Improve the quality of your solution from a DevOps perspective
Developing ETL or ELT solutions in smaller or larger teams has never been easier with the help of DevOps. It enables us to be certain that the solution still works after multiple team members made changes in different parts of the solution. For example changes in database stored procedures, tables, views, etc. combined with Azure Data Factory pipelines and changes in the setup of your deployment pipeline (CI/CD).
DevOps teaches us to automate as much as possible, to create repeatability of the process. Working with source control and frequent check-ins of code. Implementing Continuous Integration and Continuous Development (CI/CD) will help us to deliver fast and reliable without manual dependencies.
Together with a small team, we are working on a data platform ‘solution accelerator’. This accelerator enables us to easily deploy a working end-to-end solution including Azure SQL Database, Azure Data Factory, and Azure Key Vault.
We are always improving and adding new features to our solution. As a product owner, I want to make sure my product isn’t broken by these additions. A good branching strategy aside, automating as many tests as we can, helps us achieve this.
The latest improvement to our deployment pipeline is to trigger an Azure Data Factory (ADF) pipeline from our deployment pipeline and monitor the outcome. In this case, the result determines if the pull-request is allowed to be completed and therefore decreases the chance of resulting in a ‘broken’ main-branch.
In this article, I will give an overview of the steps in our build and release pipeline and provide the scripts for triggering and monitoring the ADF pipeline.
Please note the difference between pipelines. I'm talking about Azure Data Factory pipelines whose main task is the movement of data. And on the other hand CI/CD or deployment pipelines. These are used to deploy resources to our Azure subscription. And live in our Azure DevOps Project.
Please note that there are many kinds of tests that you can perform. In this example we are merely checking the if ADF pipeline 'is doing things right'. In contradiction to 'is it doing the right things'!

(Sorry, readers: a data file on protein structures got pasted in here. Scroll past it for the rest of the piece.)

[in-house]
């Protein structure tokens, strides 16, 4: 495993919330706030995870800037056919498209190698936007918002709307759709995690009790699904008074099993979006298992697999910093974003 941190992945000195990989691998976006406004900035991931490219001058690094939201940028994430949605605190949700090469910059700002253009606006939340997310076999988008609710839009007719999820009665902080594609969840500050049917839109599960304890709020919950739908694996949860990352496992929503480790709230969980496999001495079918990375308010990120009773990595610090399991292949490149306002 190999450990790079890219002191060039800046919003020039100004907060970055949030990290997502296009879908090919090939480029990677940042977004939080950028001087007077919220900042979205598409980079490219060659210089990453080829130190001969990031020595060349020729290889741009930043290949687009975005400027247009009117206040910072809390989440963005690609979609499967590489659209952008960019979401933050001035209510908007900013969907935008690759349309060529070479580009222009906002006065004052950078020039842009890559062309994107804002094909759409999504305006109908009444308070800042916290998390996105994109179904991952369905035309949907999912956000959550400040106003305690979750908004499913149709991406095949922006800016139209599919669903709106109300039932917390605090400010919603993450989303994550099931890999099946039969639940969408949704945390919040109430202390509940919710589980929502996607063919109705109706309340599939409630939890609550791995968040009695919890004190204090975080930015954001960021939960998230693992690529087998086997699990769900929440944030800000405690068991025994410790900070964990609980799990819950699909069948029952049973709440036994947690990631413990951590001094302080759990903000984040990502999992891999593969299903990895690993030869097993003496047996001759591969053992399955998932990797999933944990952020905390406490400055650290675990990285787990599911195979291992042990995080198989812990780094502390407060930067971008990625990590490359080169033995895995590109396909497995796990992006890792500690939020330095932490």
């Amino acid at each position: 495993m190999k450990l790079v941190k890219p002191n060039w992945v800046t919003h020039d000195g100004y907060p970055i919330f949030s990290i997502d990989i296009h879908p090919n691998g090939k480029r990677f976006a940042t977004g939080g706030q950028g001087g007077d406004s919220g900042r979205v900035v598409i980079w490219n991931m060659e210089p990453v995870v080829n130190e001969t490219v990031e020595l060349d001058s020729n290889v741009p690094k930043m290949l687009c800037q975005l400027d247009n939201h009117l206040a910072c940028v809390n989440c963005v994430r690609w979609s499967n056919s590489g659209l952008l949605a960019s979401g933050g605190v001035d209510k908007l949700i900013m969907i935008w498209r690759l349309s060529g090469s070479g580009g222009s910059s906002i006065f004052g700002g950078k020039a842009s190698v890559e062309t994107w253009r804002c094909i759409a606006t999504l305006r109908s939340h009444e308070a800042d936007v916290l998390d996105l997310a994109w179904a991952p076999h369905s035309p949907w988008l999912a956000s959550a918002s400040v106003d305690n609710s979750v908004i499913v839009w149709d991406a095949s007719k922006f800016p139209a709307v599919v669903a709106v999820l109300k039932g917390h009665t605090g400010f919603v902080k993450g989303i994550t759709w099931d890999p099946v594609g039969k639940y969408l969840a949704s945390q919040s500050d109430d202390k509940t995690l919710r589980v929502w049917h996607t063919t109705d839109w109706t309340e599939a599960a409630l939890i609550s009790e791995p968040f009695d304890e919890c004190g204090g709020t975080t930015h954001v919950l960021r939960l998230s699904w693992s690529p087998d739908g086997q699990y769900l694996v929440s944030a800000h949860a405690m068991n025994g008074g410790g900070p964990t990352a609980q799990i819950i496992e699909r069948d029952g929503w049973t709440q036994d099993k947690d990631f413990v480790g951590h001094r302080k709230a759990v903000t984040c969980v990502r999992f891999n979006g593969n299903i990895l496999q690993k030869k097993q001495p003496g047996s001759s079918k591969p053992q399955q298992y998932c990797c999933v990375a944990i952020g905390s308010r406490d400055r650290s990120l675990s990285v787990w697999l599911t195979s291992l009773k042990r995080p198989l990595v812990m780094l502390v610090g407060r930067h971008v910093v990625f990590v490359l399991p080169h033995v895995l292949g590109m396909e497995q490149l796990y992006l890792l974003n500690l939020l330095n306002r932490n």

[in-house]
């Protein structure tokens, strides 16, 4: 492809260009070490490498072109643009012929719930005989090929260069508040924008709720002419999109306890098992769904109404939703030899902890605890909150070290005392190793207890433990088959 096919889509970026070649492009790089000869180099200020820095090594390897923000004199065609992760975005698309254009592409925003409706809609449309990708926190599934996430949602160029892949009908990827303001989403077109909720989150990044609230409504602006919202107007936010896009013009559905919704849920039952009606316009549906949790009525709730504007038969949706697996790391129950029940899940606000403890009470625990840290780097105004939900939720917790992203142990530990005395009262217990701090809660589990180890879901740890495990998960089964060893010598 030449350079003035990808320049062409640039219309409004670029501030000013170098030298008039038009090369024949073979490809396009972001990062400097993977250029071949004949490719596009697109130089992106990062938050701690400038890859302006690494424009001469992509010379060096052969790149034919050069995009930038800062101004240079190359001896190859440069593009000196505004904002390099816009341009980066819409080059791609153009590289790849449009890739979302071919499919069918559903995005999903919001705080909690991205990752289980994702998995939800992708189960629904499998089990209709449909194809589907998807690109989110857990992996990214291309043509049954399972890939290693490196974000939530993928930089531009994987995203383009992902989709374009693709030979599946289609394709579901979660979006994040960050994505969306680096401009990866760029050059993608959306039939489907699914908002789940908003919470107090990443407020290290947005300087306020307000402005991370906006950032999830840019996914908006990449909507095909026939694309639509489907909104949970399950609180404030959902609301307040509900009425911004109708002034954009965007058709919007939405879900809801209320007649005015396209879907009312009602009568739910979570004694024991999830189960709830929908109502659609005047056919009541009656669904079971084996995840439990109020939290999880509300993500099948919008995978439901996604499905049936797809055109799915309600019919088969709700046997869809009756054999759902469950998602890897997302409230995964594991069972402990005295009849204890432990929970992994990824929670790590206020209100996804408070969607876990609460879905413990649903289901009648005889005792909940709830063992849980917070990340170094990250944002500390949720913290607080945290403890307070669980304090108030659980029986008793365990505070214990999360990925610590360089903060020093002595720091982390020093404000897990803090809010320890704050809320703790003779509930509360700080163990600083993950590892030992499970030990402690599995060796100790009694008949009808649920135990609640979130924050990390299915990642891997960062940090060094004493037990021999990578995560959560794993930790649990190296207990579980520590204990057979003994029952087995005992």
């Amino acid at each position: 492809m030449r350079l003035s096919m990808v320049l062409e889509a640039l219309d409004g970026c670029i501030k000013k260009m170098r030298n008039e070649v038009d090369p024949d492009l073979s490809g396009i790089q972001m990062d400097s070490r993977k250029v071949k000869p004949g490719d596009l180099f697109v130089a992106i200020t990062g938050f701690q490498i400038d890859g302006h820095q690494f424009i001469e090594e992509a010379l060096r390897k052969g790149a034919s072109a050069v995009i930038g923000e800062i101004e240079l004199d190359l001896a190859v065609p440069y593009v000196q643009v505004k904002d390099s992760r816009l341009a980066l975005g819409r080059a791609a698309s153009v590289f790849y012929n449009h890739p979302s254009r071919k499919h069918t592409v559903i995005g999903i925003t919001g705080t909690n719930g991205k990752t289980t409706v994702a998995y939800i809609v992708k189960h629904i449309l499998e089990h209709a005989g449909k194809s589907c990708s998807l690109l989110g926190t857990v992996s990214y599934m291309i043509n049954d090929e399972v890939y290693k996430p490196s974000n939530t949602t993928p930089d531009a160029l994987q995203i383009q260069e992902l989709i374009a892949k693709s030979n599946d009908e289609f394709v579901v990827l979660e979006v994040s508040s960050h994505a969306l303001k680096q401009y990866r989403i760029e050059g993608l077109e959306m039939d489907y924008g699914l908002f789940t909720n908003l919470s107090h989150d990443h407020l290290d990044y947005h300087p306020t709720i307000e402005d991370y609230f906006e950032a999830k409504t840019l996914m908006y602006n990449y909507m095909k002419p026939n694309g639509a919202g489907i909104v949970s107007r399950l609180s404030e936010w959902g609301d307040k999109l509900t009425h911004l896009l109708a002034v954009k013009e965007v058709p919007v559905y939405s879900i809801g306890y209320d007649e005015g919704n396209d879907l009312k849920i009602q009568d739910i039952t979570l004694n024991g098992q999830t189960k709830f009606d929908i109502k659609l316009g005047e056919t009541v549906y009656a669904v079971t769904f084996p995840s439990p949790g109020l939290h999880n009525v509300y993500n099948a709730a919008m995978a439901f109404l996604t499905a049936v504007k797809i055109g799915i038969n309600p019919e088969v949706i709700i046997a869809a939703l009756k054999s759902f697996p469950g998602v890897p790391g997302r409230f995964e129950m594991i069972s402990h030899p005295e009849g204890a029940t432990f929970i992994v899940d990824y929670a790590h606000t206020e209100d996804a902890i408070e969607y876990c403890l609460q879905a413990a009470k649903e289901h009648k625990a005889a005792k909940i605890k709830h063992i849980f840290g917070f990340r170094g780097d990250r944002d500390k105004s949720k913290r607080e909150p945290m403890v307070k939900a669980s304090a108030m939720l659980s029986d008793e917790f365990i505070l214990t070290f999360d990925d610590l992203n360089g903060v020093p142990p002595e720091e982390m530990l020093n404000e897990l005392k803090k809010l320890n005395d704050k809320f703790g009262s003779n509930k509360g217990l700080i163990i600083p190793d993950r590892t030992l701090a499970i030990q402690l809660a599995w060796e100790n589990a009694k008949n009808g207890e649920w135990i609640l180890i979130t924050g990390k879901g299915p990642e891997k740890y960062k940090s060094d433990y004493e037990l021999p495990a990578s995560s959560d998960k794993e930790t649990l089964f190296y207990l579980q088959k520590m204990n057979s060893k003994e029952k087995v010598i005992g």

Azure DevOps pipeline setup
The setup we are currently using has, among others, the following elements:
- GitHub repository
- Azure Resource Management Templates (ARM Templates)
- Visual Studio Database project
- Azure Data Factory pipelines in JSON format
- Azure DevOps project
- Azure Pipelines in YAML
- Build and Validation stage
- Release stages
- Azure Pipelines in YAML
I strongly advise using YAML syntax to define your pipelines instead of the classic editor. The biggest advantage being able to version control your pipeline with the corresponding version of your code. See the references for the documentation.
Pipeline setup – Build and Validation stage
The pipeline has two different kinds of stages: A ‘Build and Validation’ stage and multiple ‘Release’ stages.
The ‘Build and Validation’ stage has two main objectives:
- validating the ARM Templates
- building the database project
The results of these tasks are published as artifacts to be used in the release stages.
Pipeline setup – Release stage
The ‘Release’ stages have the task to deploy all resources in the following order:
- deployment of ARM Templates
- deployment of ADF objects (pipelines, datasets, etc.)*
- deployment of SQL Database project
*Tip Deploying Azure Data Factory: We had many discussions about the topic, but in the end chose to use an extension build by Kamil Nowinski in stead of the Microsoft approach. The are many quality of life improvements in this extension!
Pipeline setup – Release stage Triggers
The release stage of the deployment pipeline is repeated for the different environments we defined. In our situation, we are using development, test, and production. The triggers for these environments are a result of the git branching strategy we chose.
It is in this release stage, to the ‘test’ environment, that we implemented a PowerShell task that triggers and monitors an ADF pipeline run. The release to the test environment is triggered when a pull-request in the GitHub repository is initiated.
Trigger and Monitor ADF Pipeline Run
There are multiple ways to trigger a pipeline other than the ADF User Interface. Here we use PowerShell because it is easily incorporated into the deployment pipeline. Below is an example of an Azure PowerShell task that executes a script from your repository.
The Microsoft documentation offers a great starting point for the PowerShell script. After combining the statements for triggering and monitoring I made two important modifications:
- the script would break if the ADF pipeline would get status ‘queued’
- if the outcome does not equal ‘succeeded’ we throw an error
Throwing the error on line 27 ensures the task in the release stage fails and therefore the whole pipeline gets the status ‘Failed’. This is important because this prevents the pull request from completing before this error is resolved in another commit to the repository.
That’s it! Please share any tips on even more improvements!
Azure Pipelines | Microsoft Docs
Azure Pipelines – Azure PowerShell task | Microsoft Docs
Azure Data Factory – PowerShell | Microsoft Docs
Azure Data Factory – Continuous integration and delivery in Azure Data Factory | Microsoft Docs